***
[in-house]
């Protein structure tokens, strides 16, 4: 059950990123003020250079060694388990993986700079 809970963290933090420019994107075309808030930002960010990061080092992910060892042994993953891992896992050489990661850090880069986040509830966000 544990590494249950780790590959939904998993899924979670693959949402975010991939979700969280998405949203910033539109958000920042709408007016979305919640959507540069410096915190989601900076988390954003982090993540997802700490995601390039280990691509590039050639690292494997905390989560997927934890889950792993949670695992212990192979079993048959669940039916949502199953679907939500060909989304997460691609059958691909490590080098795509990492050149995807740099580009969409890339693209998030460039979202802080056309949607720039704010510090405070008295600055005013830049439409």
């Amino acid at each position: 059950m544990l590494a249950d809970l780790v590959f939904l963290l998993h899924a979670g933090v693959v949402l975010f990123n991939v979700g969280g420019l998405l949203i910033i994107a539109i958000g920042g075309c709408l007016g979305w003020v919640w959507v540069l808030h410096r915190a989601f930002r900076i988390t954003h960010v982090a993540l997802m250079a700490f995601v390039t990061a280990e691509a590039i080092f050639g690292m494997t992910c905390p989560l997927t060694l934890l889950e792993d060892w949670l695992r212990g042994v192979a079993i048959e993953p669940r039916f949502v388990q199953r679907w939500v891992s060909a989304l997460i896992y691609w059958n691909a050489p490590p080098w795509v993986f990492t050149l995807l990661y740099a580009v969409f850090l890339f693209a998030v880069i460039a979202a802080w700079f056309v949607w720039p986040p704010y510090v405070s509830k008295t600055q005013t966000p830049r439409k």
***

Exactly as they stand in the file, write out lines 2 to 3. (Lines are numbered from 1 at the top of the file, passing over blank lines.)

């Protein structure tokens, strides 16, 4: 059950990123003020250079060694388990993986700079 809970963290933090420019994107075309808030930002960010990061080092992910060892042994993953891992896992050489990661850090880069986040509830966000 544990590494249950780790590959939904998993899924979670693959949402975010991939979700969280998405949203910033539109958000920042709408007016979305919640959507540069410096915190989601900076988390954003982090993540997802700490995601390039280990691509590039050639690292494997905390989560997927934890889950792993949670695992212990192979079993048959669940039916949502199953679907939500060909989304997460691609059958691909490590080098795509990492050149995807740099580009969409890339693209998030460039979202802080056309949607720039704010510090405070008295600055005013830049439409």
């Amino acid at each position: 059950m544990l590494a249950d809970l780790v590959f939904l963290l998993h899924a979670g933090v693959v949402l975010f990123n991939v979700g969280g420019l998405l949203i910033i994107a539109i958000g920042g075309c709408l007016g979305w003020v919640w959507v540069l808030h410096r915190a989601f930002r900076i988390t954003h960010v982090a993540l997802m250079a700490f995601v390039t990061a280990e691509a590039i080092f050639g690292m494997t992910c905390p989560l997927t060694l934890l889950e792993d060892w949670l695992r212990g042994v192979a079993i048959e993953p669940r039916f949502v388990q199953r679907w939500v891992s060909a989304l997460i896992y691609w059958n691909a050489p490590p080098w795509v993986f990492t050149l995807l990661y740099a580009v969409f850090l890339f693209a998030v880069i460039a979202a802080w700079f056309v949607w720039p986040p704010y510090v405070s509830k008295t600055q005013t966000p830049r439409k």